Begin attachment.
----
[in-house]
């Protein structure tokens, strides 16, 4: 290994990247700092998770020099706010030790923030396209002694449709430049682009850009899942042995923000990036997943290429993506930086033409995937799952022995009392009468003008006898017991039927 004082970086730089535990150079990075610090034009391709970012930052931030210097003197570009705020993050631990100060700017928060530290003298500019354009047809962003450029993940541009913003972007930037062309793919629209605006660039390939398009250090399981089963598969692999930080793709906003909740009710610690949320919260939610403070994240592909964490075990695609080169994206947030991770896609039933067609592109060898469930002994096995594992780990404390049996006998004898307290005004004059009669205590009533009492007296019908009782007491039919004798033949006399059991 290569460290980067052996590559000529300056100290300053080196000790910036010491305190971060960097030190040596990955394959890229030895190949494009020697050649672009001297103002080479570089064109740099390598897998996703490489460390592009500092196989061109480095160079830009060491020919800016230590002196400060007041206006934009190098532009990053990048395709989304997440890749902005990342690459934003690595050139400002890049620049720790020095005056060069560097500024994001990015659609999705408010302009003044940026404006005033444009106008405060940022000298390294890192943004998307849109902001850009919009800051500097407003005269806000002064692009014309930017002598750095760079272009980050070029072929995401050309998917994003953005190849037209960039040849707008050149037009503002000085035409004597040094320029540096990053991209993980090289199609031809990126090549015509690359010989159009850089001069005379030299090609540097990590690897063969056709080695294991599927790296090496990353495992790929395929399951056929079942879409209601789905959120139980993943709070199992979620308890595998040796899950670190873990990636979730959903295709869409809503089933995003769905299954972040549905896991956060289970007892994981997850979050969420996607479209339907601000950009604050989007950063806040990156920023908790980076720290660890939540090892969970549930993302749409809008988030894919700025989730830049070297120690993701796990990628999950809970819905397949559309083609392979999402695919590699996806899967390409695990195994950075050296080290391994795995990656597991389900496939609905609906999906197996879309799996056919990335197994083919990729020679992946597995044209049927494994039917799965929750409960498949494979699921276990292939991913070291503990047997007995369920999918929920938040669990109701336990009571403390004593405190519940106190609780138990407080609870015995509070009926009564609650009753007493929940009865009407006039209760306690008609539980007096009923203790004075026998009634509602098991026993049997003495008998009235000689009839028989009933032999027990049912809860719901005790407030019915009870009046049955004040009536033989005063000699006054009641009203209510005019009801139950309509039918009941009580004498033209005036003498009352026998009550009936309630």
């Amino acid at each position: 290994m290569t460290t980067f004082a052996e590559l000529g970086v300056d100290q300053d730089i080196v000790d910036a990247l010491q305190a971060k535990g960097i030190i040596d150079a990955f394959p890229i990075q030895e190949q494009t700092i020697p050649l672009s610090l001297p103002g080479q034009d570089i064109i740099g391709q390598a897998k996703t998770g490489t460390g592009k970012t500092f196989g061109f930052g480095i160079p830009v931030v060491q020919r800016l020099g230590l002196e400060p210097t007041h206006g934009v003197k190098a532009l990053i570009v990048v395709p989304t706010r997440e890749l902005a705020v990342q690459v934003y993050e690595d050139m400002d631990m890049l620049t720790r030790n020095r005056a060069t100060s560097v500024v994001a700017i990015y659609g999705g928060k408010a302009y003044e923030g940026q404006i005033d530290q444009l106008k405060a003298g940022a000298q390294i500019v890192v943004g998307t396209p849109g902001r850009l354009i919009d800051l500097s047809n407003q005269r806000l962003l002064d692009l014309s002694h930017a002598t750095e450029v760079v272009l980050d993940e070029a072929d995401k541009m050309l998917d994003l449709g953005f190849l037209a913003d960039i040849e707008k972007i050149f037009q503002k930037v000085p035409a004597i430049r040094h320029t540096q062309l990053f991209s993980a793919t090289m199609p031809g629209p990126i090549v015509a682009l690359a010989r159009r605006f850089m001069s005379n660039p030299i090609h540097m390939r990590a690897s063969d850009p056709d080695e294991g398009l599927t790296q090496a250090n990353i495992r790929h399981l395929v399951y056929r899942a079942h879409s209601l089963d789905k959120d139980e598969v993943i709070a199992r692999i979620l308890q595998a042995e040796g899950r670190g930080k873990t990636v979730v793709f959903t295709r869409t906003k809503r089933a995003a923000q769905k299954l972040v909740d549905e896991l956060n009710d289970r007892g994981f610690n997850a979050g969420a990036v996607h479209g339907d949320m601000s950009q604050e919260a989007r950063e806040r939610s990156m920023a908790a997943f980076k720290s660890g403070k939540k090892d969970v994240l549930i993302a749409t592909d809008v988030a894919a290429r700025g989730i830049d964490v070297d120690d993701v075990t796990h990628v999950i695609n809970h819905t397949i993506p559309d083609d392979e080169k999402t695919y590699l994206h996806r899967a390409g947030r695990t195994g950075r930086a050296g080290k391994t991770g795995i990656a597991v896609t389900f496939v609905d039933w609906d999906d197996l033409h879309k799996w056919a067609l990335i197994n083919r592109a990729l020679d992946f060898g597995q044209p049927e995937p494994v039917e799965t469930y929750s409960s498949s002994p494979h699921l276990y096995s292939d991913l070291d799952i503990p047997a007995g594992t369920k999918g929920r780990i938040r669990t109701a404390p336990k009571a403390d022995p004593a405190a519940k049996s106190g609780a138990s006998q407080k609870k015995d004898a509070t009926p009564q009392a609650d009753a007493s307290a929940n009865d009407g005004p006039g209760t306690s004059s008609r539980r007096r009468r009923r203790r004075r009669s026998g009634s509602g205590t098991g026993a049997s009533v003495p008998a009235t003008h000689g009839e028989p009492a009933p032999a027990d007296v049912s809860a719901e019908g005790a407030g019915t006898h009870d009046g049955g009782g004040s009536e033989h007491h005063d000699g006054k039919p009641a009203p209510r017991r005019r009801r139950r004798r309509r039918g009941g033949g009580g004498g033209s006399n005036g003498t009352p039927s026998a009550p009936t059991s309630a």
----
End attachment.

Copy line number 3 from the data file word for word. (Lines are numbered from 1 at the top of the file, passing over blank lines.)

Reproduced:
């Amino acid at each position: 290994m290569t460290t980067f004082a052996e590559l000529g970086v300056d100290q300053d730089i080196v000790d910036a990247l010491q305190a971060k535990g960097i030190i040596d150079a990955f394959p890229i990075q030895e190949q494009t700092i020697p050649l672009s610090l001297p103002g080479q034009d570089i064109i740099g391709q390598a897998k996703t998770g490489t460390g592009k970012t500092f196989g061109f930052g480095i160079p830009v931030v060491q020919r800016l020099g230590l002196e400060p210097t007041h206006g934009v003197k190098a532009l990053i570009v990048v395709p989304t706010r997440e890749l902005a705020v990342q690459v934003y993050e690595d050139m400002d631990m890049l620049t720790r030790n020095r005056a060069t100060s560097v500024v994001a700017i990015y659609g999705g928060k408010a302009y003044e923030g940026q404006i005033d530290q444009l106008k405060a003298g940022a000298q390294i500019v890192v943004g998307t396209p849109g902001r850009l354009i919009d800051l500097s047809n407003q005269r806000l962003l002064d692009l014309s002694h930017a002598t750095e450029v760079v272009l980050d993940e070029a072929d995401k541009m050309l998917d994003l449709g953005f190849l037209a913003d960039i040849e707008k972007i050149f037009q503002k930037v000085p035409a004597i430049r040094h320029t540096q062309l990053f991209s993980a793919t090289m199609p031809g629209p990126i090549v015509a682009l690359a010989r159009r605006f850089m001069s005379n660039p030299i090609h540097m390939r990590a690897s063969d850009p056709d080695e294991g398009l599927t790296q090496a250090n990353i495992r790929h399981l395929v399951y056929r899942a079942h879409s209601l089963d789905k959120d139980e598969v993943i709070a199992r692999i979620l308890q595998a042995e040796g899950r670190g930080k873990t990636v979730v793709f959903t295709r869409t906003k809503r089933a995003a923000q769905k299954l972040v909740d549905e896991l956060n009710d289970r007892g994981f610690n997850a979050g969420a990036v996607h479209g339907d949320m601000s950009q604050e919260a989007r950063e806040r939610s990156m920023a908790a997943f980076k720290s660890g403070k939540k090892d969970v994240l549930i993302a749409t592909d809008v988030a894919a290429r700025g989730i830049d964490v070297d120690d993701v075990t796990h990628v999950i695609n809970h819905t397949i993506p559309d083609d392979e080169k999402t695919y590699l994206h996806r899967a390409g947030r695990t195994g950075r930086a050296g080290k391994t991770g795995i990656a597991v896609t389900f496939v609905d039933w609906d999906d197996l033409h879309k799996w056919a067609l990335i197994n083919r592109a990729l020679d992946f060898g597995q044209p049927e995937p494994v039917e799965t469930y929750s409960s498949s002994p494979h699921l276990y096995s292939d991913l070291d799952i503990p047997a007995g594992t369920k999918g929920r780990i938040r669990t109701a404390p336990k009571a403390d022995p004593a405190a519940k049996s106190g609780a138990s006998q407080k609870k015995d004898a509070t009926p009564q009392a609650d009753a007493s307290a929940n009865d009407g005004p006039g209760t306690s004059s008609r539980r007096r009468r009923r203790r004075r009669s026998g009634s509602g205590t098991g026993a049997s009533v003495p008998a009235t003008h000689g009839e028989p009492a009933p032999a027990d007296v049912s809860a719901e019908g005790a407030g019915t006898h009870d009046g049955g009782g004040s009536e033989h007491h005063d000699g006054k039919p009641a009203p209510r017991r005019r009801r139950r004798r309509r039918g009941g033949g009580g004498g033209s006399n005036g003498t009352p039927s026998a009550p009936t059991s309630a």